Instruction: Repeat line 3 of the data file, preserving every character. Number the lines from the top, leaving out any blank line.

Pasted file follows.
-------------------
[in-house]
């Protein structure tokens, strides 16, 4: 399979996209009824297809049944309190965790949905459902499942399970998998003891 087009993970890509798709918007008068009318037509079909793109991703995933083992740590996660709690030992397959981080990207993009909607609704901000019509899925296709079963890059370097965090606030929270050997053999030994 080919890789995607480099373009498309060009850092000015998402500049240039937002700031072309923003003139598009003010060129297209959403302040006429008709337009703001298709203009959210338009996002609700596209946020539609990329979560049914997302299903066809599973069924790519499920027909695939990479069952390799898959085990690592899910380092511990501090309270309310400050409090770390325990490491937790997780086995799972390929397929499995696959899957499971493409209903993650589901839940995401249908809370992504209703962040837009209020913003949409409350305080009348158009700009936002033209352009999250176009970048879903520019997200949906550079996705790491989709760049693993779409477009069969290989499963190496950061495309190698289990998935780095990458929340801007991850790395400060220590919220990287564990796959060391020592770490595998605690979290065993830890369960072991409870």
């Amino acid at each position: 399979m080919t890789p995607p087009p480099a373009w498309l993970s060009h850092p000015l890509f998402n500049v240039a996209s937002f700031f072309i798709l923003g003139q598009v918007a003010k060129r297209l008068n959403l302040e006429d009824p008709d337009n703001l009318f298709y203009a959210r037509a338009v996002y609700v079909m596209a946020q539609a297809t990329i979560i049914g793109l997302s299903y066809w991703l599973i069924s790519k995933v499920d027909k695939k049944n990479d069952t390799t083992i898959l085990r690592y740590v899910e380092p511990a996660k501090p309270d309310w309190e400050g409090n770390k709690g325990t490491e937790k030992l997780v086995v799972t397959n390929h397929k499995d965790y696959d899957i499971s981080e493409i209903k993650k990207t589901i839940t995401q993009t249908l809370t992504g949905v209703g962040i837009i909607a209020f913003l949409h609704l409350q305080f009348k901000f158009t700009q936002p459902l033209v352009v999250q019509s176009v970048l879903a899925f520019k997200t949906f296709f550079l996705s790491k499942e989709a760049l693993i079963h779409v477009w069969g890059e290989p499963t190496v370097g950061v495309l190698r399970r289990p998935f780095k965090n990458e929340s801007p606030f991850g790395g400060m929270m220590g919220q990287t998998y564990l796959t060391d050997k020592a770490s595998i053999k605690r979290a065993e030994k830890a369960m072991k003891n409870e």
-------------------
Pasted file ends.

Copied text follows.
């Amino acid at each position: 399979m080919t890789p995607p087009p480099a373009w498309l993970s060009h850092p000015l890509f998402n500049v240039a996209s937002f700031f072309i798709l923003g003139q598009v918007a003010k060129r297209l008068n959403l302040e006429d009824p008709d337009n703001l009318f298709y203009a959210r037509a338009v996002y609700v079909m596209a946020q539609a297809t990329i979560i049914g793109l997302s299903y066809w991703l599973i069924s790519k995933v499920d027909k695939k049944n990479d069952t390799t083992i898959l085990r690592y740590v899910e380092p511990a996660k501090p309270d309310w309190e400050g409090n770390k709690g325990t490491e937790k030992l997780v086995v799972t397959n390929h397929k499995d965790y696959d899957i499971s981080e493409i209903k993650k990207t589901i839940t995401q993009t249908l809370t992504g949905v209703g962040i837009i909607a209020f913003l949409h609704l409350q305080f009348k901000f158009t700009q936002p459902l033209v352009v999250q019509s176009v970048l879903a899925f520019k997200t949906f296709f550079l996705s790491k499942e989709a760049l693993i079963h779409v477009w069969g890059e290989p499963t190496v370097g950061v495309l190698r399970r289990p998935f780095k965090n990458e929340s801007p606030f991850g790395g400060m929270m220590g919220q990287t998998y564990l796959t060391d050997k020592a770490s595998i053999k605690r979290a065993e030994k830890a369960m072991k003891n409870e």